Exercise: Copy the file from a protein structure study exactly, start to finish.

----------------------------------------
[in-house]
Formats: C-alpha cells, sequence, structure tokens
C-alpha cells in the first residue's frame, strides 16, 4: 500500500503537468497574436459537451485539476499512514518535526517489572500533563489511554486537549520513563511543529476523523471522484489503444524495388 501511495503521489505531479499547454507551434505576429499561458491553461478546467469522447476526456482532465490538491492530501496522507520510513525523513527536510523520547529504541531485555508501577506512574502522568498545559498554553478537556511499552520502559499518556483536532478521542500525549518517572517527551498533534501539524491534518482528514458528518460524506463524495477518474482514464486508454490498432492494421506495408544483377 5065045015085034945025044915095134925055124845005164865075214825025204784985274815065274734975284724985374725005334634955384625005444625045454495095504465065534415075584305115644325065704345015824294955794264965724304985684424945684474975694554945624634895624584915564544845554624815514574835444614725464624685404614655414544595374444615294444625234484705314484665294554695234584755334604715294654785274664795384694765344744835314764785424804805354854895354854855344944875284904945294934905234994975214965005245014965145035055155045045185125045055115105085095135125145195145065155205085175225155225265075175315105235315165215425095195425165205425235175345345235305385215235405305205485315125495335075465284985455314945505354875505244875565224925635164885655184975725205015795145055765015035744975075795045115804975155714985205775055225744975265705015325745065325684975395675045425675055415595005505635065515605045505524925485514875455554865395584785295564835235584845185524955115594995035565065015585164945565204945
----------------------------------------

[in-house]
Formats: C-alpha cells, sequence, structure tokens
C-alpha cells in the first residue's frame, strides 16, 4: 500500500503537468497574436459537451485539476499512514518535526517489572500533563489511554486537549520513563511543529476523523471522484489503444524495388 501511495503521489505531479499547454507551434505576429499561458491553461478546467469522447476526456482532465490538491492530501496522507520510513525523513527536510523520547529504541531485555508501577506512574502522568498545559498554553478537556511499552520502559499518556483536532478521542500525549518517572517527551498533534501539524491534518482528514458528518460524506463524495477518474482514464486508454490498432492494421506495408544483377 5065045015085034945025044915095134925055124845005164865075214825025204784985274815065274734975284724985374725005334634955384625005444625045454495095504465065534415075584305115644325065704345015824294955794264965724304985684424945684474975694554945624634895624584915564544845554624815514574835444614725464624685404614655414544595374444615294444625234484705314484665294554695234584755334604715294654785274664795384694765344744835314764785424804805354854895354854855344944875284904945294934905234994975214965005245014965145035055155045045185125045055115105085095135125145195145065155205085175225155225265075175315105235315165215425095195425165205425235175345345235305385215235405305205485315125495335075465284985455314945505354875505244875565224925635164885655184975725205015795145055765015035744975075795045115804975155714985205775055225744975265705015325745065325684975395675045425675055415595005505635065515605045505524925485514875455554865395584785295564835235584845185524955115594995035565065015585164945565204945